Why yes, according to a new report by the Chronicle of Philanthropy, most of them did. Since the earthquake that devastated the country nearly two years ago, two-thirds of the $2.1 billion aid organizations have collected has gone to rebuilding or otherwise helping Haiti. That’s a significant improvement over what the Chronicle found six months after the quake, when less than half the money had been utilized.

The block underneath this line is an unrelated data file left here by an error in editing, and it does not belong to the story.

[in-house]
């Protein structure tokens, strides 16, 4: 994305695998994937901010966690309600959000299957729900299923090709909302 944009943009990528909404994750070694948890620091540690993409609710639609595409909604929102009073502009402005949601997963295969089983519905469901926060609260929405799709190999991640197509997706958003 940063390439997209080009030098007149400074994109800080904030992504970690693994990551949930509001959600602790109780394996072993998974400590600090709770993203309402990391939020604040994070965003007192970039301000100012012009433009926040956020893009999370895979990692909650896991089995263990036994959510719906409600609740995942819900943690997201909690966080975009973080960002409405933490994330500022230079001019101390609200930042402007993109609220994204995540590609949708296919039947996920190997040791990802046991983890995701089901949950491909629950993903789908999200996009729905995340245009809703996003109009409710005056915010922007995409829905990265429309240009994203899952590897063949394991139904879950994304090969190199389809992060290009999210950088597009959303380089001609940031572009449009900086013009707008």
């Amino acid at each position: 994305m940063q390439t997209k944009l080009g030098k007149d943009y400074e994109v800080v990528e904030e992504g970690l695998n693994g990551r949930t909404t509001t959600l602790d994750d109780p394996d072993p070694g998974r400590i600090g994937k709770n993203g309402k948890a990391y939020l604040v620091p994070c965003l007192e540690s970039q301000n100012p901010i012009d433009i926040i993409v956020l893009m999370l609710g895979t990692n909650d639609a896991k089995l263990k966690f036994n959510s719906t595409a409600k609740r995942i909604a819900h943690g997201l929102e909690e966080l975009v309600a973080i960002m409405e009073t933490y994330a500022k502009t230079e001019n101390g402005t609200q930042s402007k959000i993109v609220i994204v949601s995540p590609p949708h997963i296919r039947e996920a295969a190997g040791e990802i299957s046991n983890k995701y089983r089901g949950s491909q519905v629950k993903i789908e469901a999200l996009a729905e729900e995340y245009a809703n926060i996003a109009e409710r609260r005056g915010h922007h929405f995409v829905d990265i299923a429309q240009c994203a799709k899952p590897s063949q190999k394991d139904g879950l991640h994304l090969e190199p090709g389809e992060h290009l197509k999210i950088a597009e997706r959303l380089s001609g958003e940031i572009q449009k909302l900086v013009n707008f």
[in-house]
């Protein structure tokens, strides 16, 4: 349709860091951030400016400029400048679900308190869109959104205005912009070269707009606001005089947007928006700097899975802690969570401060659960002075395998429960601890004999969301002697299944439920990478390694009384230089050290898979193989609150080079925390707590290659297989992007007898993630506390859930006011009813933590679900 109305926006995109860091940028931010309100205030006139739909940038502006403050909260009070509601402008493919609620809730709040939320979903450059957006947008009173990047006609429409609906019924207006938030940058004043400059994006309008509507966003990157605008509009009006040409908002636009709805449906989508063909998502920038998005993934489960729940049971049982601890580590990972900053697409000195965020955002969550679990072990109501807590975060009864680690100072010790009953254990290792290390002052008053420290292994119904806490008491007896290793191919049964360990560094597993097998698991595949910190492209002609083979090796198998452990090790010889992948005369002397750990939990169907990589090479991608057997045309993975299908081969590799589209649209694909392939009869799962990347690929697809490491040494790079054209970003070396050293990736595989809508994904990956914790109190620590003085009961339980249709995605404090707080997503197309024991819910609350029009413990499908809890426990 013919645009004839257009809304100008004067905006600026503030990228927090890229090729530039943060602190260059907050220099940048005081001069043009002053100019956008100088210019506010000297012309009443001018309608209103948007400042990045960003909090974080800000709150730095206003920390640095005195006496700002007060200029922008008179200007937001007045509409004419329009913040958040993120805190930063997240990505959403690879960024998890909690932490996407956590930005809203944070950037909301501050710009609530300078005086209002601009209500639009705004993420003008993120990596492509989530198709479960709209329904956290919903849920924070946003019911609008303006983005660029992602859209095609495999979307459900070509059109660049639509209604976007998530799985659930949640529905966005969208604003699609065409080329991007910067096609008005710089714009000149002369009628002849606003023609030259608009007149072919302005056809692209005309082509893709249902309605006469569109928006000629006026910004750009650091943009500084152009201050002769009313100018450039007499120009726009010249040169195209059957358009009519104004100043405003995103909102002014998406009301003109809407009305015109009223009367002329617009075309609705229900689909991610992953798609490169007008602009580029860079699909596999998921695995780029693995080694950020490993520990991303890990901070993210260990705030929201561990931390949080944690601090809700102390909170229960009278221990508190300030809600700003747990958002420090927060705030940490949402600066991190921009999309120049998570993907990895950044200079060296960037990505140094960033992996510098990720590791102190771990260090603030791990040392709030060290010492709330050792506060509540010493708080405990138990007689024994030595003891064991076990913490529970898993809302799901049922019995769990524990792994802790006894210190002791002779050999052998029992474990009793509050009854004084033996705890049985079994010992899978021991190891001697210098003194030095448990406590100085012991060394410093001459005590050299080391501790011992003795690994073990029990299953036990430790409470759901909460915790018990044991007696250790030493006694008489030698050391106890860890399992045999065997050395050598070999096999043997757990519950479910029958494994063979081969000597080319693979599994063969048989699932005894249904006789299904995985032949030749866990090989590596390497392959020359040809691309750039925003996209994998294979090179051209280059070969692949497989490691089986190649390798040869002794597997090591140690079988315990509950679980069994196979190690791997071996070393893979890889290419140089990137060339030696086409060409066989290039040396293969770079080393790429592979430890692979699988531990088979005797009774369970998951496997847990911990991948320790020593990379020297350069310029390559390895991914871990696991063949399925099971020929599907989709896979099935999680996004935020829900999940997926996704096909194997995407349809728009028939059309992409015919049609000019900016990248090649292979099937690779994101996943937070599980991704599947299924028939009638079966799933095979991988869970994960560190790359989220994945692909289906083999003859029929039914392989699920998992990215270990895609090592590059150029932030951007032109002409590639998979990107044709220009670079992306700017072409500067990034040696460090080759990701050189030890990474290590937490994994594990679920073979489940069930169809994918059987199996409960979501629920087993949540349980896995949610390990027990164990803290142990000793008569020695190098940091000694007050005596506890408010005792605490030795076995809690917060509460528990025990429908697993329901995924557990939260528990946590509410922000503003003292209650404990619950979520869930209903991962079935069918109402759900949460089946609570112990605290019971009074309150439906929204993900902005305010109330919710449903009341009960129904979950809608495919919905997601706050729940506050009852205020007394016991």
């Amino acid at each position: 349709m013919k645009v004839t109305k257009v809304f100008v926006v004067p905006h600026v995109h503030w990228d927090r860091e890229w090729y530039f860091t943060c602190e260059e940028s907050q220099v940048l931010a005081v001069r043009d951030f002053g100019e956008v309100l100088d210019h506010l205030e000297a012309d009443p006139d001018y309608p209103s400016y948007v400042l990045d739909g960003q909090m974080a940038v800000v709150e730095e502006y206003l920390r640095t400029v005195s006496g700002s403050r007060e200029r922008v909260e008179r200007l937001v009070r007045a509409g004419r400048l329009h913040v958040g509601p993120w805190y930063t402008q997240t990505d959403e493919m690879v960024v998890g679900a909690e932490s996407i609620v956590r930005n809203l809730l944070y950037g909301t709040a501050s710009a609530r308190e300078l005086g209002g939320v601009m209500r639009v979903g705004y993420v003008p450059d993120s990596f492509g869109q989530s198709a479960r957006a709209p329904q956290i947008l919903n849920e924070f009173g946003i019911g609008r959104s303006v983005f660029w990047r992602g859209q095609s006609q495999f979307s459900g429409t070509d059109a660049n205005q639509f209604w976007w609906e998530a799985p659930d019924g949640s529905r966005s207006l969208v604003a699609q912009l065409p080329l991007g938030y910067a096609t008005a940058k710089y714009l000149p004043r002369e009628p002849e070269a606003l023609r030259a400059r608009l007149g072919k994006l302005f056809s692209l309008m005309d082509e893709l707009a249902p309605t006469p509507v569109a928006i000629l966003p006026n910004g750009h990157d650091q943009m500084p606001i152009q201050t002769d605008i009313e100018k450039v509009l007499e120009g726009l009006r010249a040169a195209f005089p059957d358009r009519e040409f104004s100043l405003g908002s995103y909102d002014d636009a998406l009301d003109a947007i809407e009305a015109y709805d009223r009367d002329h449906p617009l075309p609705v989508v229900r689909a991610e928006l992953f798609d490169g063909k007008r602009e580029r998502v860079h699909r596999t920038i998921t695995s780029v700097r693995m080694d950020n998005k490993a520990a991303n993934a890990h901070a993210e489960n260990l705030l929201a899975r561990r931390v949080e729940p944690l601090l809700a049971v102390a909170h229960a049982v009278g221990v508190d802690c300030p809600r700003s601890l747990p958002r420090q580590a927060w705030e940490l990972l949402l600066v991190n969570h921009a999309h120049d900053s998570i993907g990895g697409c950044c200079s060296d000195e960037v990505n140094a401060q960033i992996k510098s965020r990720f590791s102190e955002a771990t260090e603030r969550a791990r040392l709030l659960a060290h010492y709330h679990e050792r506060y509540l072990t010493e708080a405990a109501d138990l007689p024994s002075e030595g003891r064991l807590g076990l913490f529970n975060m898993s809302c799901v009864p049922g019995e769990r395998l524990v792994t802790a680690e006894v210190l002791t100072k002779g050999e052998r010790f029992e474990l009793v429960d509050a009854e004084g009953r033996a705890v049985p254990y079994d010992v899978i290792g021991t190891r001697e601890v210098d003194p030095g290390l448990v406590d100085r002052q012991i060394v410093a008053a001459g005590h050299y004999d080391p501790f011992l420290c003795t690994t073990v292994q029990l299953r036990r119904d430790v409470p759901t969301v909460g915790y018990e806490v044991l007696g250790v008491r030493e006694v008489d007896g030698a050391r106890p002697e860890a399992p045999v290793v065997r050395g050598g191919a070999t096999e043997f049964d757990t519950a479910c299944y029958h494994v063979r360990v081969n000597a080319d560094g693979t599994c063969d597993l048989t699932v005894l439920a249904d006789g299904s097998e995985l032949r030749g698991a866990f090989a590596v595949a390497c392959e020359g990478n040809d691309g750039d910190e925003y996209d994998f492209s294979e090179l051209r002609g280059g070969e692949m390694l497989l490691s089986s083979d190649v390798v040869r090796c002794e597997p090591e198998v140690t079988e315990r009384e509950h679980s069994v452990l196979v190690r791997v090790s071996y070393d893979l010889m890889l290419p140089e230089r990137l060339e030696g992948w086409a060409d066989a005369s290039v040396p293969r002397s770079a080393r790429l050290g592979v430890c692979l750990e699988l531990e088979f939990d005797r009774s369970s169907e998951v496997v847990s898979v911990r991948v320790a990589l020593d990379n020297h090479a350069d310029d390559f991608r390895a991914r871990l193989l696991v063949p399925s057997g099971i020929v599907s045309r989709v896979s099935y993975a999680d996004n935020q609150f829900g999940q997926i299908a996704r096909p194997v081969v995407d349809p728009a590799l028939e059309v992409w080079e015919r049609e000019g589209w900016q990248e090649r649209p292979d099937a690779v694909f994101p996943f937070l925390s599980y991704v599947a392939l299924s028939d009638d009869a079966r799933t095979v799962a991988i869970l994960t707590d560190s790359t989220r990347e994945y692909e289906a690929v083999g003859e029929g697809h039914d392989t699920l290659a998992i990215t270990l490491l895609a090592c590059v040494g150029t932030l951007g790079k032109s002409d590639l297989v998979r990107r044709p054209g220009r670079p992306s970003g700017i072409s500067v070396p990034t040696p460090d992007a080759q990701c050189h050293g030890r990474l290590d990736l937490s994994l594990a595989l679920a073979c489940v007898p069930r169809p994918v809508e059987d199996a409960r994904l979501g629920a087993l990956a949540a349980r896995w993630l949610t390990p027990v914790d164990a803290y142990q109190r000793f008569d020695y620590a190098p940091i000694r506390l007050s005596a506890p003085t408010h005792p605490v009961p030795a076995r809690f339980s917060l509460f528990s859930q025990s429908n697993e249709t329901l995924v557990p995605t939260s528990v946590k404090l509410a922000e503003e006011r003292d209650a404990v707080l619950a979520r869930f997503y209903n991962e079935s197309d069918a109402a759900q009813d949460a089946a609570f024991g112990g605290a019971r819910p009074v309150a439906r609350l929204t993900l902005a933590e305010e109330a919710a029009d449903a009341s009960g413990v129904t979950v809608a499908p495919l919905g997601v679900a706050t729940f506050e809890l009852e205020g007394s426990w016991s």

Not that two-thirds of the work is finished, however. “There are still 500,000 people in camps, there’s still a very broken health system, and there’s still endemic cholera and very little access to water and sanitation,” says one NGO director interviewed for the survey. Though there are substantial millions remaining, it’s not enough to get everything on aid groups’ wishlists done—or to handle something like a full-blown cholera crisis. Since donations have tapered way off after the initial postquake fundraising bonanza, some groups are still offering encouragement to would-be donors. “It’s not hopeless,” Food for the Poor executive director Angel Aloma tells the Chronicle, “it’s just slow.”